I caught a very interesting article that was intended to be about business/career goals but I think it applies just as easily to how we advance as poker players. It fits in with what I said the other day about goals and being unable to achieve a goal unless you first set it.
I often find myself in progress ruts. I’ll make it to a certain caliber in my game and then I’m stuck. Sometimes for weeks or even months I’ll go without any real progress. I’ll just keep hammering away and nothing seems to change. I don’t feel I’m playing any better or worse, I’m just playing. Then something will happen. I’ll read a message board post, a blog post, a book, or some planetary alignment will occur that makes me think about the game just a little differently. Reading Ed Miller’s Small Stakes Hold â€˜Em was one of those moments. Reading Harrington on Hold ‘Em was another. It’s one of those eureka moments where in a split second you see exactly how every hand you’ve ever played could have been played differently.
Pavila’s post recommends rating yourself on a 1- 10 scale on various self-determined criteria. In poker that might be your overall game, or you pre-flop game, your post-flop aggression, your ability to read the action to put someone on a hand, etc. If you’re a 3 or 4 it’s probably pretty easy to see how you need to progress. If you find yourself with a lot of 7’s, you could be in a lot of trouble.
There’s a tendency for people to accept mediocrity. If you can easily beat the $3/$6 at Commerce (or pick your favorite online or offline casino) it’s not too difficult to stay satisfied with your achievement. It’s far better than most people who play the game and getting to an 8 or 9 would require substantial effort. Perhaps you’ve even taken some stabs at $5/$10 and got crushed so being satisfied with your level 7 status seems to even be justified.
One of the biggest problems, however, may be that in order to get to level 8 or 9 might require going back to level 4. Some of the flaws in your game go undetected at $3/$6 but become painfully obvious at $5/$10 against better opponents. Admitting to yourself that you’ve only memorized starting hand charts without ever really understanding the relative value of hands in various situations may seem like a major, major setback in your progress but in reality it’s essential for you to move on to higher levels.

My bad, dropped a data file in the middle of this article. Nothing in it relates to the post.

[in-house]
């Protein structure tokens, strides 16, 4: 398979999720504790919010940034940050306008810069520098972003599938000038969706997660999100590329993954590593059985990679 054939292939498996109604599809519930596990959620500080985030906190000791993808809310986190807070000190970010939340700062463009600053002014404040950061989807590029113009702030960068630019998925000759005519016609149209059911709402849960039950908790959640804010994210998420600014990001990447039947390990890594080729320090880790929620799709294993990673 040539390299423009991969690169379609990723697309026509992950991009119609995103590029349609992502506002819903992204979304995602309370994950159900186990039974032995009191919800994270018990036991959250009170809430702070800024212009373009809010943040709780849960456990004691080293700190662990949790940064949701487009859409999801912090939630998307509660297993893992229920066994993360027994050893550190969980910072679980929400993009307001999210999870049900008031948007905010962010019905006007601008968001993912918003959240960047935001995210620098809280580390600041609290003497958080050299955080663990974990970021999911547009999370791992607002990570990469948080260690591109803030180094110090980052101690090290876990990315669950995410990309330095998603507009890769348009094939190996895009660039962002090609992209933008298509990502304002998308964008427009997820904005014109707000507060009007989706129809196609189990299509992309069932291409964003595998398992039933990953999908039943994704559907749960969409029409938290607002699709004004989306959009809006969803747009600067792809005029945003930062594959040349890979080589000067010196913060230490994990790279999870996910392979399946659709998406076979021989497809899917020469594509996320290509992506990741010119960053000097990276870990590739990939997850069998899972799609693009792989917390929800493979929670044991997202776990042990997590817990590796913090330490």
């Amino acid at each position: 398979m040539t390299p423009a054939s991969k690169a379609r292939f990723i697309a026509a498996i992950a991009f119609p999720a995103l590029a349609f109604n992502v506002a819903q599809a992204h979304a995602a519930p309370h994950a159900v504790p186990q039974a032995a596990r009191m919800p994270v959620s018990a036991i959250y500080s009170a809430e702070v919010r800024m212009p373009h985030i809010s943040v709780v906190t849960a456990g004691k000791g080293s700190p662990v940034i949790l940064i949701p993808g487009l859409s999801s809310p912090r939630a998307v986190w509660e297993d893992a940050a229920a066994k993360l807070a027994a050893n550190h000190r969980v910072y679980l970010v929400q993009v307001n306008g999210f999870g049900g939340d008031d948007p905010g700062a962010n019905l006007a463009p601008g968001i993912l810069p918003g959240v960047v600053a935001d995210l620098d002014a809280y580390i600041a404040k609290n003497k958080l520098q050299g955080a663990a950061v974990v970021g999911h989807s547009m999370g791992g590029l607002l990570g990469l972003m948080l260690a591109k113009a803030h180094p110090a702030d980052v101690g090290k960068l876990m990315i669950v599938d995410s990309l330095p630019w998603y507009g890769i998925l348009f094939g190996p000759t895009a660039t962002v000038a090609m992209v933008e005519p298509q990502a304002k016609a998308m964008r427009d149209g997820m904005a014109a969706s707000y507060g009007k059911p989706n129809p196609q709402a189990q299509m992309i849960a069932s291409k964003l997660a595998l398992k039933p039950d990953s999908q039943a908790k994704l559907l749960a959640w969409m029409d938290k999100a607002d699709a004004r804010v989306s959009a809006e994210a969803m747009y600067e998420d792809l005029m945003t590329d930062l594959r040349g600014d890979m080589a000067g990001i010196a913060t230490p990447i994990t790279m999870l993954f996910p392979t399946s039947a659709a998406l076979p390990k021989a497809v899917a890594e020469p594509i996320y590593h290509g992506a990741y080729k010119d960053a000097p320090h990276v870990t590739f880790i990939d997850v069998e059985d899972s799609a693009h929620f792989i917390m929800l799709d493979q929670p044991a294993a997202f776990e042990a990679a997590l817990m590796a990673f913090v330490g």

The other major problem is that you may not actually be a 7. You may be a 7 compared to your friends but how do you rank against Chip Reese or Johnny Chan? Are you really a 7 compared to those guys?
I see this type of mis-ranking a lot in work environments. On a consulting gig, I was helping a CTO and we were ranking staff members on a scale of 1 – 10 on various job skills. He ranked one software engineer as a 10 and I responded that he was a 4 or 5 at best. He was absolutely stunned. He said, “But he’s the best programmer we have,” which was true but I’ve worked with some 10’s and he was no 10. Did he help write the Java language? How many conferences is he asked to speak at as an expert on Java? How many research papers has he written on Java? How many libraries has he written? He sat back and said “If he’s a 4 or 5 then everyone else is only a 1,” seemingly trying to convince me that his entire staff couldn’t all be 1’s. My response was simply, “Thus, the productivity issues you’ve hired me to help you address.” It took a few days for the message to set in but he eventually saw that by realistically assessing the capabilities of his staff he could better align them for their tasks and bring in true experts to fill in the gaps.
Does that apply to you? Do you find yourself thinking that you’re a 7 despite the fact that you’re nowhere near being 70% of the player Chip Reese is? I know I fall into that trap sometimes. It can be depressing to think about how far away you are from truly mastering this game (especially if you’re a winning player) yet it’s absolutely essential to be brutally realistic if you ever hope to improve.